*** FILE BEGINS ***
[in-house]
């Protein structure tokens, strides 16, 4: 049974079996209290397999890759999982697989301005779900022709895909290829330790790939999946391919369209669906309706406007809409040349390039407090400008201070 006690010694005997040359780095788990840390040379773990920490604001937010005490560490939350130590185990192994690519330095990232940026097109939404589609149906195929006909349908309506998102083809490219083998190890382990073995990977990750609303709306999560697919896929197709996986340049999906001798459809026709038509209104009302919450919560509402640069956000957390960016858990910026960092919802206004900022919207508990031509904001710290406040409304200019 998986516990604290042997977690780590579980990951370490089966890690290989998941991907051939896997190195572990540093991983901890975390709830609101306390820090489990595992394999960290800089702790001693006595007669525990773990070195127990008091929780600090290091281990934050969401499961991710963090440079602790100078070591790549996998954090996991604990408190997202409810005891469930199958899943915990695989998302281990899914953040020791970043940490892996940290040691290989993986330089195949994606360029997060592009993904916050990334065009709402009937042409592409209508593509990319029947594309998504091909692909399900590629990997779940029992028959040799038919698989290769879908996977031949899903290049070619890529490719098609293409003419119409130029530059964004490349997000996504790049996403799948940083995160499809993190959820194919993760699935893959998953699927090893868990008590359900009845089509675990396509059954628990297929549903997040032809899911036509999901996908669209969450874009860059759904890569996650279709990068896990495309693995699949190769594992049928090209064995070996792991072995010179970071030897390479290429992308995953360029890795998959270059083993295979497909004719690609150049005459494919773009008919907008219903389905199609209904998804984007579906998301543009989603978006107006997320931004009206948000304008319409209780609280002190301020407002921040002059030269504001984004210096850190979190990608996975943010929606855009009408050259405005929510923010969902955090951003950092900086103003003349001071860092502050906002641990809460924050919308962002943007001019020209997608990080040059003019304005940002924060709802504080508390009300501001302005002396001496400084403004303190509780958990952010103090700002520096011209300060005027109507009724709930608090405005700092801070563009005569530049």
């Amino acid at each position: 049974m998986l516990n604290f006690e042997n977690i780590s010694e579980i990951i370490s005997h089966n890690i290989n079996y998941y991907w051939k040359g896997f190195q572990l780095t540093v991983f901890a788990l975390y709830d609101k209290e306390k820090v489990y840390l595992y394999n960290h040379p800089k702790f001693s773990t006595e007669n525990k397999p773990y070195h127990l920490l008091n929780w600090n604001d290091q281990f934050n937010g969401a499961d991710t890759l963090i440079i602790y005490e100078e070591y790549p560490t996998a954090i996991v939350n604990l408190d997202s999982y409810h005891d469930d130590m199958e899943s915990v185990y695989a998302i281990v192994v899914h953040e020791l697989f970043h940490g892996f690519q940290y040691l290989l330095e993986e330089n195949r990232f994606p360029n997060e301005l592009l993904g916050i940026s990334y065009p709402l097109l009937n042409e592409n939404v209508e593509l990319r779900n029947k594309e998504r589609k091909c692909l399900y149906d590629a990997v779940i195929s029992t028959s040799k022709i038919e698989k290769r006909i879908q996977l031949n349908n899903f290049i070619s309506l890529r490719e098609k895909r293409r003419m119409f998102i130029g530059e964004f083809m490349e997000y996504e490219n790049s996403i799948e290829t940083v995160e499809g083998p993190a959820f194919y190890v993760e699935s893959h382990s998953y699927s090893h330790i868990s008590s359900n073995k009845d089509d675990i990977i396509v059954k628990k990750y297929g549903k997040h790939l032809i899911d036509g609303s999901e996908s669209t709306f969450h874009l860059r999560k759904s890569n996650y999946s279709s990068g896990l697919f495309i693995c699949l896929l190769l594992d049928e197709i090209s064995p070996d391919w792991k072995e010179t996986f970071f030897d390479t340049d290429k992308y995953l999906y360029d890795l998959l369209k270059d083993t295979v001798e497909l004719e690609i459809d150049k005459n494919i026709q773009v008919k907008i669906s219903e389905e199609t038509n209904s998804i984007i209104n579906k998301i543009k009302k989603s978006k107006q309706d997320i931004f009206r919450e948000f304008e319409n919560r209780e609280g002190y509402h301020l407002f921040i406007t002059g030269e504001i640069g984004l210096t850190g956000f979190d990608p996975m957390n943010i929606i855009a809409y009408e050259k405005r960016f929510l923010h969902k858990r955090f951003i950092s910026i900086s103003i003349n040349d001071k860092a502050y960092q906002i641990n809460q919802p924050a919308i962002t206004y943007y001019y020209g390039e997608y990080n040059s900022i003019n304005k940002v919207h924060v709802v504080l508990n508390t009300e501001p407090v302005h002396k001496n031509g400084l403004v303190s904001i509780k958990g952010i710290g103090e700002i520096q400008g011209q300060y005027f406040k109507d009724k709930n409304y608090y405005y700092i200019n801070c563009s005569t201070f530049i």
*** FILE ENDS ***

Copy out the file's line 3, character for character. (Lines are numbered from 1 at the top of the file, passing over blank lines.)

């Amino acid at each position: 049974m998986l516990n604290f006690e042997n977690i780590s010694e579980i990951i370490s005997h089966n890690i290989n079996y998941y991907w051939k040359g896997f190195q572990l780095t540093v991983f901890a788990l975390y709830d609101k209290e306390k820090v489990y840390l595992y394999n960290h040379p800089k702790f001693s773990t006595e007669n525990k397999p773990y070195h127990l920490l008091n929780w600090n604001d290091q281990f934050n937010g969401a499961d991710t890759l963090i440079i602790y005490e100078e070591y790549p560490t996998a954090i996991v939350n604990l408190d997202s999982y409810h005891d469930d130590m199958e899943s915990v185990y695989a998302i281990v192994v899914h953040e020791l697989f970043h940490g892996f690519q940290y040691l290989l330095e993986e330089n195949r990232f994606p360029n997060e301005l592009l993904g916050i940026s990334y065009p709402l097109l009937n042409e592409n939404v209508e593509l990319r779900n029947k594309e998504r589609k091909c692909l399900y149906d590629a990997v779940i195929s029992t028959s040799k022709i038919e698989k290769r006909i879908q996977l031949n349908n899903f290049i070619s309506l890529r490719e098609k895909r293409r003419m119409f998102i130029g530059e964004f083809m490349e997000y996504e490219n790049s996403i799948e290829t940083v995160e499809g083998p993190a959820f194919y190890v993760e699935s893959h382990s998953y699927s090893h330790i868990s008590s359900n073995k009845d089509d675990i990977i396509v059954k628990k990750y297929g549903k997040h790939l032809i899911d036509g609303s999901e996908s669209t709306f969450h874009l860059r999560k759904s890569n996650y999946s279709s990068g896990l697919f495309i693995c699949l896929l190769l594992d049928e197709i090209s064995p070996d391919w792991k072995e010179t996986f970071f030897d390479t340049d290429k992308y995953l999906y360029d890795l998959l369209k270059d083993t295979v001798e497909l004719e690609i459809d150049k005459n494919i026709q773009v008919k907008i669906s219903e389905e199609t038509n209904s998804i984007i209104n579906k998301i543009k009302k989603s978006k107006q309706d997320i931004f009206r919450e948000f304008e319409n919560r209780e609280g002190y509402h301020l407002f921040i406007t002059g030269e504001i640069g984004l210096t850190g956000f979190d990608p996975m957390n943010i929606i855009a809409y009408e050259k405005r960016f929510l923010h969902k858990r955090f951003i950092s910026i900086s103003i003349n040349d001071k860092a502050y960092q906002i641990n809460q919802p924050a919308i962002t206004y943007y001019y020209g390039e997608y990080n040059s900022i003019n304005k940002v919207h924060v709802v504080l508990n508390t009300e501001p407090v302005h002396k001496n031509g400084l403004v303190s904001i509780k958990g952010i710290g103090e700002i520096q400008g011209q300060y005027f406040k109507d009724k709930n409304y608090y405005y700092i200019n801070c563009s005569t201070f530049i």